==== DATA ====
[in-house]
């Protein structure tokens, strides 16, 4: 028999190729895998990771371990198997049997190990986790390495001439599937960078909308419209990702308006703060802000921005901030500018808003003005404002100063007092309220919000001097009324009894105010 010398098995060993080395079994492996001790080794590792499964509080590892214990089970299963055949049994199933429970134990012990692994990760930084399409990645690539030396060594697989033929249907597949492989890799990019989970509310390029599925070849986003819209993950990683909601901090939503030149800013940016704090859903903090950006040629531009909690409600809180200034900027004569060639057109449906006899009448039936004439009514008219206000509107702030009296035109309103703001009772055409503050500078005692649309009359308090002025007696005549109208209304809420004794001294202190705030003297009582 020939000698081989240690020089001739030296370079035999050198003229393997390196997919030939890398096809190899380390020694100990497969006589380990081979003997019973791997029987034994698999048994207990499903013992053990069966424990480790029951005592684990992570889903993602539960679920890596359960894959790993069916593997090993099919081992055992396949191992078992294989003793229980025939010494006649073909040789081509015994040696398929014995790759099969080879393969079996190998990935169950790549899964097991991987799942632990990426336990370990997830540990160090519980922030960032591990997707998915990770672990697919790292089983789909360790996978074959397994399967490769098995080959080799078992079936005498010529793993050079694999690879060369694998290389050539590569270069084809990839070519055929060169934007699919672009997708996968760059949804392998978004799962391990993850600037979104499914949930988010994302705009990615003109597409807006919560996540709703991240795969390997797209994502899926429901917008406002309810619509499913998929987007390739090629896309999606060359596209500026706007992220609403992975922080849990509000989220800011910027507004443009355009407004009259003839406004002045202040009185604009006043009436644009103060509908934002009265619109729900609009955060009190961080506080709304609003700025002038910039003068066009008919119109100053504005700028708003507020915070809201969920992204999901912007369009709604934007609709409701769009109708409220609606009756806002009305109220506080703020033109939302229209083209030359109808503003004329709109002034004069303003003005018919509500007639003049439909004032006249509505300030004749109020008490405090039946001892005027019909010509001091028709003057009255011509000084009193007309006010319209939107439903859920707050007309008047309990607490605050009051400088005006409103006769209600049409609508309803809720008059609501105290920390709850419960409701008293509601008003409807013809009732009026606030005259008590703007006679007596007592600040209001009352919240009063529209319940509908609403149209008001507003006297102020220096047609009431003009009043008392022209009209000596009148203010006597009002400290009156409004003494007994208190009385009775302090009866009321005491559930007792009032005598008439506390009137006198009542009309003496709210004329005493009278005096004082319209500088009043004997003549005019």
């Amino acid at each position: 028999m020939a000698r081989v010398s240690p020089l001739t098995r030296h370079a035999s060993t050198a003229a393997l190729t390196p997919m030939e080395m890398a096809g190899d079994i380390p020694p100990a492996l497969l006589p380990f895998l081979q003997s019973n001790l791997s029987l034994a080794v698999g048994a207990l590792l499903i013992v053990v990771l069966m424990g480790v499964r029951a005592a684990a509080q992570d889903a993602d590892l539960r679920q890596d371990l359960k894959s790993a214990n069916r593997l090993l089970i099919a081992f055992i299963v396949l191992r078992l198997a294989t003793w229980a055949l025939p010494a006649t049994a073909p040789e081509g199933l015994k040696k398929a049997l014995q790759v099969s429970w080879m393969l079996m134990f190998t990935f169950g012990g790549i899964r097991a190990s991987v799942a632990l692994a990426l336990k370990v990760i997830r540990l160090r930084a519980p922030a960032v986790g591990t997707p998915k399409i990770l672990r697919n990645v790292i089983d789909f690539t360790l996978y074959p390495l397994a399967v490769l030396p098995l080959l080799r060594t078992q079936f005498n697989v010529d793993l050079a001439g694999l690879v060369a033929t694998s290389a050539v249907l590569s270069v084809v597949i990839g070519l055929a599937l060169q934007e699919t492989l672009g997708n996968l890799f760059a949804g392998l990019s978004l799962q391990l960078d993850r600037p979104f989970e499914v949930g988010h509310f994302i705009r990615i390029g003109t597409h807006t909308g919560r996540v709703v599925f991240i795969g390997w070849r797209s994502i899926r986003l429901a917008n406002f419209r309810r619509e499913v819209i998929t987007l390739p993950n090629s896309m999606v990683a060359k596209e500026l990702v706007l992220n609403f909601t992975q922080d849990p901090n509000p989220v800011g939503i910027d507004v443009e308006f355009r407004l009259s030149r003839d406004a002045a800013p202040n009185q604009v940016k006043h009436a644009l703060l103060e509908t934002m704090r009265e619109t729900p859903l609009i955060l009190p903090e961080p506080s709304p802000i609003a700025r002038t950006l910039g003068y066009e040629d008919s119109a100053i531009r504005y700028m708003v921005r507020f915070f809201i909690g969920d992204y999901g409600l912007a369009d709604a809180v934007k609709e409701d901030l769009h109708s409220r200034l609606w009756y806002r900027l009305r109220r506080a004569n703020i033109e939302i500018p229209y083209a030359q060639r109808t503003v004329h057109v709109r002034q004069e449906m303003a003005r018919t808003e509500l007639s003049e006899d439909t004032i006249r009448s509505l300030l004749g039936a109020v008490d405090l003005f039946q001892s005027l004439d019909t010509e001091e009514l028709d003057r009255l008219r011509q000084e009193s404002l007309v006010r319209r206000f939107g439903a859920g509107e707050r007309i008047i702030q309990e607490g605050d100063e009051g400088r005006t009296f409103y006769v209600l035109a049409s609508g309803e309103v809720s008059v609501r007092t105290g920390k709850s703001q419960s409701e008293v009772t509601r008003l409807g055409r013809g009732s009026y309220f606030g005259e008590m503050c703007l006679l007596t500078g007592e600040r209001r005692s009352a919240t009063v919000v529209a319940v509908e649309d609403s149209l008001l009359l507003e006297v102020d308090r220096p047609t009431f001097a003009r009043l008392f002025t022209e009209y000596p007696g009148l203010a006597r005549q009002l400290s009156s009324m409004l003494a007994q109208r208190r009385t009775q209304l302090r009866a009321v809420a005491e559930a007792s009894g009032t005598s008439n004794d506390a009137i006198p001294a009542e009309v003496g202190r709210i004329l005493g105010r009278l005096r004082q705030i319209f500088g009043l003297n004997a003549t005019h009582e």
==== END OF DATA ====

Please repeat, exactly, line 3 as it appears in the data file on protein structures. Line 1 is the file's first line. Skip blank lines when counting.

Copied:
């Amino acid at each position: 028999m020939a000698r081989v010398s240690p020089l001739t098995r030296h370079a035999s060993t050198a003229a393997l190729t390196p997919m030939e080395m890398a096809g190899d079994i380390p020694p100990a492996l497969l006589p380990f895998l081979q003997s019973n001790l791997s029987l034994a080794v698999g048994a207990l590792l499903i013992v053990v990771l069966m424990g480790v499964r029951a005592a684990a509080q992570d889903a993602d590892l539960r679920q890596d371990l359960k894959s790993a214990n069916r593997l090993l089970i099919a081992f055992i299963v396949l191992r078992l198997a294989t003793w229980a055949l025939p010494a006649t049994a073909p040789e081509g199933l015994k040696k398929a049997l014995q790759v099969s429970w080879m393969l079996m134990f190998t990935f169950g012990g790549i899964r097991a190990s991987v799942a632990l692994a990426l336990k370990v990760i997830r540990l160090r930084a519980p922030a960032v986790g591990t997707p998915k399409i990770l672990r697919n990645v790292i089983d789909f690539t360790l996978y074959p390495l397994a399967v490769l030396p098995l080959l080799r060594t078992q079936f005498n697989v010529d793993l050079a001439g694999l690879v060369a033929t694998s290389a050539v249907l590569s270069v084809v597949i990839g070519l055929a599937l060169q934007e699919t492989l672009g997708n996968l890799f760059a949804g392998l990019s978004l799962q391990l960078d993850r600037p979104f989970e499914v949930g988010h509310f994302i705009r990615i390029g003109t597409h807006t909308g919560r996540v709703v599925f991240i795969g390997w070849r797209s994502i899926r986003l429901a917008n406002f419209r309810r619509e499913v819209i998929t987007l390739p993950n090629s896309m999606v990683a060359k596209e500026l990702v706007l992220n609403f909601t992975q922080d849990p901090n509000p989220v800011g939503i910027d507004v443009e308006f355009r407004l009259s030149r003839d406004a002045a800013p202040n009185q604009v940016k006043h009436a644009l703060l103060e509908t934002m704090r009265e619109t729900p859903l609009i955060l009190p903090e961080p506080s709304p802000i609003a700025r002038t950006l910039g003068y066009e040629d008919s119109a100053i531009r504005y700028m708003v921005r507020f915070f809201i909690g969920d992204y999901g409600l912007a369009d709604a809180v934007k609709e409701d901030l769009h109708s409220r200034l609606w009756y806002r900027l009305r109220r506080a004569n703020i033109e939302i500018p229209y083209a030359q060639r109808t503003v004329h057109v709109r002034q004069e449906m303003a003005r018919t808003e509500l007639s003049e006899d439909t004032i006249r009448s509505l300030l004749g039936a109020v008490d405090l003005f039946q001892s005027l004439d019909t010509e001091e009514l028709d003057r009255l008219r011509q000084e009193s404002l007309v006010r319209r206000f939107g439903a859920g509107e707050r007309i008047i702030q309990e607490g605050d100063e009051g400088r005006t009296f409103y006769v209600l035109a049409s609508g309803e309103v809720s008059v609501r007092t105290g920390k709850s703001q419960s409701e008293v009772t509601r008003l409807g055409r013809g009732s009026y309220f606030g005259e008590m503050c703007l006679l007596t500078g007592e600040r209001r005692s009352a919240t009063v919000v529209a319940v509908e649309d609403s149209l008001l009359l507003e006297v102020d308090r220096p047609t009431f001097a003009r009043l008392f002025t022209e009209y000596p007696g009148l203010a006597r005549q009002l400290s009156s009324m409004l003494a007994q109208r208190r009385t009775q209304l302090r009866a009321v809420a005491e559930a007792s009894g009032t005598s008439n004794d506390a009137i006198p001294a009542e009309v003496g202190r709210i004329l005493g105010r009278l005096r004082q705030i319209f500088g009043l003297n004997a003549t005019h009582e």